Recently, there have been multiple Naxal attacks on CRPF personnel in Chhattisgarh. Parliamentary Committees have previously examined the working of the Central Armed Police Forces (CAPFs). In this context, we examine issues related to functioning of these Forces and recommendations made to address them.
What is the role of the Central Armed Police Forces (CAPFs)?
Under the Constitution, police and public order are state subjects. However, the Ministry of Home Affairs (MHA) assists state governments by providing them support of the Central Armed Police Forces. The Ministry maintains seven CAPFs: (i) the Central Reserve Police Force, which assists in internal security and counterinsurgency, (ii) the Central Industrial Security Force, which protects vital installations (like airports) and public sector undertakings, (iii) the National Security Guards, which is a special counterterrorism force, and (iv) four border guarding forces, which are the Border Security Force, Indo-Tibetan Border Police, Sashastra Seema Bal, and Assam Rifles.
What is the sanctioned strength of CAPFs personnel compared to the actual strength?
As of January 2017, the sanctioned strength of the seven CAPFs was 10,78,514 personnel. However, 15% of these posts (1,58,591 posts) were lying vacant. Data from the Bureau of Police Research and Development shows that vacancies in the CAPFs have remained over the years. Table 1 shows the level of vacancies in the seven CAPFs between 2012 and 2017. The level of vacancies is different for various police forces. For example, in 2017, the Sashastra Seema Bal had the highest level of vacancies at 57%. On the other hand, the Border Security Force had 2% vacancies. The Central Reserve Police Force, which account for 30% of the sanctioned strength of the seven CAPFs, had a vacancy of 8%.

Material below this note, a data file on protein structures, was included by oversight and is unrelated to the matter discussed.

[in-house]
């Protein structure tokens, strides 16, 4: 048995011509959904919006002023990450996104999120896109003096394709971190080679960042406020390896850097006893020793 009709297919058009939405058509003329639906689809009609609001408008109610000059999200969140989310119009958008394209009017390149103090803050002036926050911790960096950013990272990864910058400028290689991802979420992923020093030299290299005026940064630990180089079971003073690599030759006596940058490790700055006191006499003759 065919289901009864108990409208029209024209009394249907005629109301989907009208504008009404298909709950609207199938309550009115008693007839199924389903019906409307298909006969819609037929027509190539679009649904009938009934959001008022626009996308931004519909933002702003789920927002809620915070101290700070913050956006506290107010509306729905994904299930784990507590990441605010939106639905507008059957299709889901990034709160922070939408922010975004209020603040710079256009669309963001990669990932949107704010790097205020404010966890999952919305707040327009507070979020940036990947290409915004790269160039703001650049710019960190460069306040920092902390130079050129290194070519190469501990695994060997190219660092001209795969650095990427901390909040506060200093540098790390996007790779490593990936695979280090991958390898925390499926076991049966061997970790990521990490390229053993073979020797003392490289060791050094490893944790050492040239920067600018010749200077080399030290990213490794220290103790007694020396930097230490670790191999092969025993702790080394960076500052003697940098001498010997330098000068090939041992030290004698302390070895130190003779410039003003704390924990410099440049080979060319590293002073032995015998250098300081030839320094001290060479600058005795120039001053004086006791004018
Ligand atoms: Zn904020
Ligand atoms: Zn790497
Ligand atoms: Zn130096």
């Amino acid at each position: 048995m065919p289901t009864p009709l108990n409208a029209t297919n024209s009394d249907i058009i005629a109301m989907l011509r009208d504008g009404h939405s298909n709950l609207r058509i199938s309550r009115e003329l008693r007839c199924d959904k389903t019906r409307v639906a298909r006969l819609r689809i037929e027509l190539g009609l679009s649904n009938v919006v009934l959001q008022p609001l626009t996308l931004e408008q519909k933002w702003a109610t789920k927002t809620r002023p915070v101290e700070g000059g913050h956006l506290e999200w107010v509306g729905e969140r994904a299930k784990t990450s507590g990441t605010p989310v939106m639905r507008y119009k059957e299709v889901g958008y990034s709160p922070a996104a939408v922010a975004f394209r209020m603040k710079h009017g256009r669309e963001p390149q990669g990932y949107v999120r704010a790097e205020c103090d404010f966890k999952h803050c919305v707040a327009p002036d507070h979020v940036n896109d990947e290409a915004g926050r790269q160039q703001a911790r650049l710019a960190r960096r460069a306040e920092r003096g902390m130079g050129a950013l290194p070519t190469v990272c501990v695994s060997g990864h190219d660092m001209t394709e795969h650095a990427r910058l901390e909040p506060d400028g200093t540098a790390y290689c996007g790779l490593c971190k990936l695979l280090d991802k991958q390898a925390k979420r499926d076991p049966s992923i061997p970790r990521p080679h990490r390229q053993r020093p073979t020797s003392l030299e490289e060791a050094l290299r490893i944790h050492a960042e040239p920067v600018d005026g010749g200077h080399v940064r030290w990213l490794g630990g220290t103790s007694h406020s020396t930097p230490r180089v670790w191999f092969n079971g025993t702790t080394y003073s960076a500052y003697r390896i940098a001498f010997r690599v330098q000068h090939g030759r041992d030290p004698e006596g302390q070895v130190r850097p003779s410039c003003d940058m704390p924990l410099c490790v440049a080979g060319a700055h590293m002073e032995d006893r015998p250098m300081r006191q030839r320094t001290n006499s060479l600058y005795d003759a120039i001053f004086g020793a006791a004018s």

How often are CAPFs deployed?
According to the Estimates Committee of Parliament, the number of deployment of CAPFs battalions has increased from 91 in 2012-13 to 119 in 2016-17. The Committee has noted that there has been heavy dependence by states on central police forces even for day-to-day law and order issues. This is likely to affect anti-insurgency and border-guarding operations of the Forces, as well as curtail their time for training. The continuous deployment also leaves less time for rest and recuperation.
The Estimates Committee recommended that states must develop their own systems, and augment their police forces by providing adequate training and equipment. It further recommended that the central government should supplement the efforts of state governments by providing financial assistance and other help for capacity building of their forces.
What is the financial allocation to CAPFs?
Under the Union Budget 2018-19, an allocation of Rs 62,741 crore was made to the seven CAPFs. Of this, 32% (Rs 20,268 crore) has been allocated to the Central Reserve Police Forces. The Estimates Committee has pointed out that most of the expenditure of the CAPFs was on salaries. According to the Committee, the financial performance in case of outlays allocated for capacity augmentation has been very poor. For example, under the Modernization Plan-II, Rs 11,009 crore was approved for the period 2012-17. However, the allocation during the period 2013-16 was Rs 251 crore and the reported expenditure was Rs 198 crore.
What are the working conditions for CAPFs personnel?
The Standing Committee on Home Affairs in the year 2017 had expressed concern over the working conditions of personnel of the border guarding forces (Border Security Force, Assam Rifles, Indo-Tibetan Border Police, and Sashastra Seema Bal). The Committee observed that they had to work 16-18 hours a day, with little time for rest or sleep. The personnel were also not satisfied with medical facilities that had been provided at border locations.